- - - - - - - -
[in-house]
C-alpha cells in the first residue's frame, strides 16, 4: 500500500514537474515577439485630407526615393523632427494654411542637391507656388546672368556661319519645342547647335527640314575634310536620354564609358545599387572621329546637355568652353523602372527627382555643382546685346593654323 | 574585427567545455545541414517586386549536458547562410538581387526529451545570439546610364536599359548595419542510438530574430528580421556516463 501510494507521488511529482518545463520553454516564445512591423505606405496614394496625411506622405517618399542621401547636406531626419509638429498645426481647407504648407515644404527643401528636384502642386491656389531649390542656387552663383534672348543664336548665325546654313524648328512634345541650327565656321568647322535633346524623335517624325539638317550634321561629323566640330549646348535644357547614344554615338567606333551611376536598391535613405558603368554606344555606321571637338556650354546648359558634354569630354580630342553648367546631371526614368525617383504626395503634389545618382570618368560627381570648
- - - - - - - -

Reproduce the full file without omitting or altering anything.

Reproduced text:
[in-house]
C-alpha cells in the first residue's frame, strides 16, 4: 500500500514537474515577439485630407526615393523632427494654411542637391507656388546672368556661319519645342547647335527640314575634310536620354564609358545599387572621329546637355568652353523602372527627382555643382546685346593654323 | 574585427567545455545541414517586386549536458547562410538581387526529451545570439546610364536599359548595419542510438530574430528580421556516463 501510494507521488511529482518545463520553454516564445512591423505606405496614394496625411506622405517618399542621401547636406531626419509638429498645426481647407504648407515644404527643401528636384502642386491656389531649390542656387552663383534672348543664336548665325546654313524648328512634345541650327565656321568647322535633346524623335517624325539638317550634321561629323566640330549646348535644357547614344554615338567606333551611376536598391535613405558603368554606344555606321571637338556650354546648359558634354569630354580630342553648367546631371526614368525617383504626395503634389545618382570618368560627381570648